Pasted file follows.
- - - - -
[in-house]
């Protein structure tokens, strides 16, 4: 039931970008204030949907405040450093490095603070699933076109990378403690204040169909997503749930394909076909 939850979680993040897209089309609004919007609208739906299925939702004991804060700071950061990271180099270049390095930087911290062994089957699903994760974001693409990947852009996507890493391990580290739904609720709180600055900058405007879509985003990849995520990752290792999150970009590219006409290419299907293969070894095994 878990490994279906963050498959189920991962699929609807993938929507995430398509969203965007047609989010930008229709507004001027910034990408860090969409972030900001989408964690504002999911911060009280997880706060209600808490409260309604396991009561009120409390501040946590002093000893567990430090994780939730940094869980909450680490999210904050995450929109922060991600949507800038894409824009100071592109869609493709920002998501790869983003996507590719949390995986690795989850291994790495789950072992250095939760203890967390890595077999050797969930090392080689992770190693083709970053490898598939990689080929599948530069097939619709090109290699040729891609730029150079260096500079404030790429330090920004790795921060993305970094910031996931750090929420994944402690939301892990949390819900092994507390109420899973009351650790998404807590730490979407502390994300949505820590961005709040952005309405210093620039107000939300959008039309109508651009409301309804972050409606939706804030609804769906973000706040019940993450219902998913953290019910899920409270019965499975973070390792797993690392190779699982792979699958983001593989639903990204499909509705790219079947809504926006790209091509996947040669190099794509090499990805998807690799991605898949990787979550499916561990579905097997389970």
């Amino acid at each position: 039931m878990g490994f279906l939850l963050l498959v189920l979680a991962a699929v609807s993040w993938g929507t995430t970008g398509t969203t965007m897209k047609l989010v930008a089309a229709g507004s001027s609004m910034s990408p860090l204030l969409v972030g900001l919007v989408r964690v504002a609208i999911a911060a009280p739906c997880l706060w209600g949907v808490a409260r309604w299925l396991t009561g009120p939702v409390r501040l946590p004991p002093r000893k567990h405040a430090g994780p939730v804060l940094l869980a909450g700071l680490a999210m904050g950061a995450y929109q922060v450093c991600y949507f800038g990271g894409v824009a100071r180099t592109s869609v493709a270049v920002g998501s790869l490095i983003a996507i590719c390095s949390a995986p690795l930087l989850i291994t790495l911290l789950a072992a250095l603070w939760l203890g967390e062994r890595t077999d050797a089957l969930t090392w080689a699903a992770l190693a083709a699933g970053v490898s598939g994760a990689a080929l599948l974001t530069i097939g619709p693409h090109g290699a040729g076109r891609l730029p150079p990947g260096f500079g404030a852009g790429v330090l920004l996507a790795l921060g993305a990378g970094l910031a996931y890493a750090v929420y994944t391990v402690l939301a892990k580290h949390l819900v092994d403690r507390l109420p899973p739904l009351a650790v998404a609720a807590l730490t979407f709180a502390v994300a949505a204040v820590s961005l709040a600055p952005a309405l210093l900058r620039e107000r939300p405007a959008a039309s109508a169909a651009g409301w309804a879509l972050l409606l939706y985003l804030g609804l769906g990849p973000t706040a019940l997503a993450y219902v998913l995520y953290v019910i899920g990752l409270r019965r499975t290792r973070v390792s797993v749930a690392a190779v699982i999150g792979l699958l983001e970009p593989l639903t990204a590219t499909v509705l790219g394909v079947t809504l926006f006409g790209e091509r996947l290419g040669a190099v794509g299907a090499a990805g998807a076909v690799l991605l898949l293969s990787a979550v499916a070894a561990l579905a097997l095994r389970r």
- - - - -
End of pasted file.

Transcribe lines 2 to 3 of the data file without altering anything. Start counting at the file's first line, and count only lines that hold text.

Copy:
């Protein structure tokens, strides 16, 4: 039931970008204030949907405040450093490095603070699933076109990378403690204040169909997503749930394909076909 939850979680993040897209089309609004919007609208739906299925939702004991804060700071950061990271180099270049390095930087911290062994089957699903994760974001693409990947852009996507890493391990580290739904609720709180600055900058405007879509985003990849995520990752290792999150970009590219006409290419299907293969070894095994 878990490994279906963050498959189920991962699929609807993938929507995430398509969203965007047609989010930008229709507004001027910034990408860090969409972030900001989408964690504002999911911060009280997880706060209600808490409260309604396991009561009120409390501040946590002093000893567990430090994780939730940094869980909450680490999210904050995450929109922060991600949507800038894409824009100071592109869609493709920002998501790869983003996507590719949390995986690795989850291994790495789950072992250095939760203890967390890595077999050797969930090392080689992770190693083709970053490898598939990689080929599948530069097939619709090109290699040729891609730029150079260096500079404030790429330090920004790795921060993305970094910031996931750090929420994944402690939301892990949390819900092994507390109420899973009351650790998404807590730490979407502390994300949505820590961005709040952005309405210093620039107000939300959008039309109508651009409301309804972050409606939706804030609804769906973000706040019940993450219902998913953290019910899920409270019965499975973070390792797993690392190779699982792979699958983001593989639903990204499909509705790219079947809504926006790209091509996947040669190099794509090499990805998807690799991605898949990787979550499916561990579905097997389970």
């Amino acid at each position: 039931m878990g490994f279906l939850l963050l498959v189920l979680a991962a699929v609807s993040w993938g929507t995430t970008g398509t969203t965007m897209k047609l989010v930008a089309a229709g507004s001027s609004m910034s990408p860090l204030l969409v972030g900001l919007v989408r964690v504002a609208i999911a911060a009280p739906c997880l706060w209600g949907v808490a409260r309604w299925l396991t009561g009120p939702v409390r501040l946590p004991p002093r000893k567990h405040a430090g994780p939730v804060l940094l869980a909450g700071l680490a999210m904050g950061a995450y929109q922060v450093c991600y949507f800038g990271g894409v824009a100071r180099t592109s869609v493709a270049v920002g998501s790869l490095i983003a996507i590719c390095s949390a995986p690795l930087l989850i291994t790495l911290l789950a072992a250095l603070w939760l203890g967390e062994r890595t077999d050797a089957l969930t090392w080689a699903a992770l190693a083709a699933g970053v490898s598939g994760a990689a080929l599948l974001t530069i097939g619709p693409h090109g290699a040729g076109r891609l730029p150079p990947g260096f500079g404030a852009g790429v330090l920004l996507a790795l921060g993305a990378g970094l910031a996931y890493a750090v929420y994944t391990v402690l939301a892990k580290h949390l819900v092994d403690r507390l109420p899973p739904l009351a650790v998404a609720a807590l730490t979407f709180a502390v994300a949505a204040v820590s961005l709040a600055p952005a309405l210093l900058r620039e107000r939300p405007a959008a039309s109508a169909a651009g409301w309804a879509l972050l409606l939706y985003l804030g609804l769906g990849p973000t706040a019940l997503a993450y219902v998913l995520y953290v019910i899920g990752l409270r019965r499975t290792r973070v390792s797993v749930a690392a190779v699982i999150g792979l699958l983001e970009p593989l639903t990204a590219t499909v509705l790219g394909v079947t809504l926006f006409g790209e091509r996947l290419g040669a190099v794509g299907a090499a990805g998807a076909v690799l991605l898949l293969s990787a979550v499916a070894a561990l579905a097997l095994r389970r």